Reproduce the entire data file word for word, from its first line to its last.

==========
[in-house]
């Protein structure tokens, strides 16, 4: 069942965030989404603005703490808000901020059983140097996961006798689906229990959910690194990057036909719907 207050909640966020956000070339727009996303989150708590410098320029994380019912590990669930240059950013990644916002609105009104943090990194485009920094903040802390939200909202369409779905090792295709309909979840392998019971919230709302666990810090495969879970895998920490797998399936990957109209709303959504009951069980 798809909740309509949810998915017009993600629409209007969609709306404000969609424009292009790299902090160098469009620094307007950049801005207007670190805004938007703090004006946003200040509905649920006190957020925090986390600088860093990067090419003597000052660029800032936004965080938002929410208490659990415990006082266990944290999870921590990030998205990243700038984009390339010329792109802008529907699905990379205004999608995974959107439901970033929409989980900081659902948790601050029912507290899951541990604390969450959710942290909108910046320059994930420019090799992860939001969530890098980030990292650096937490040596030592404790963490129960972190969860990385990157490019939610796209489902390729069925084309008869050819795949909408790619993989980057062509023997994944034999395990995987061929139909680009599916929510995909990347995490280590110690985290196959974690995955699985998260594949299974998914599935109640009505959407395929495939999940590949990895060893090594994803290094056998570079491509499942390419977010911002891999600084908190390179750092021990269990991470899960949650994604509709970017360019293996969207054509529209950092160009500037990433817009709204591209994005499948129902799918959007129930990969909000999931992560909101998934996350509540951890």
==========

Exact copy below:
[in-house]
């Protein structure tokens, strides 16, 4: 069942965030989404603005703490808000901020059983140097996961006798689906229990959910690194990057036909719907 207050909640966020956000070339727009996303989150708590410098320029994380019912590990669930240059950013990644916002609105009104943090990194485009920094903040802390939200909202369409779905090792295709309909979840392998019971919230709302666990810090495969879970895998920490797998399936990957109209709303959504009951069980 798809909740309509949810998915017009993600629409209007969609709306404000969609424009292009790299902090160098469009620094307007950049801005207007670190805004938007703090004006946003200040509905649920006190957020925090986390600088860093990067090419003597000052660029800032936004965080938002929410208490659990415990006082266990944290999870921590990030998205990243700038984009390339010329792109802008529907699905990379205004999608995974959107439901970033929409989980900081659902948790601050029912507290899951541990604390969450959710942290909108910046320059994930420019090799992860939001969530890098980030990292650096937490040596030592404790963490129960972190969860990385990157490019939610796209489902390729069925084309008869050819795949909408790619993989980057062509023997994944034999395990995987061929139909680009599916929510995909990347995490280590110690985290196959974690995955699985998260594949299974998914599935109640009505959407395929495939999940590949990895060893090594994803290094056998570079491509499942390419977010911002891999600084908190390179750092021990269990991470899960949650994604509709970017360019293996969207054509529209950092160009500037990433817009709204591209994005499948129902799918959007129930990969909000999931992560909101998934996350509540951890």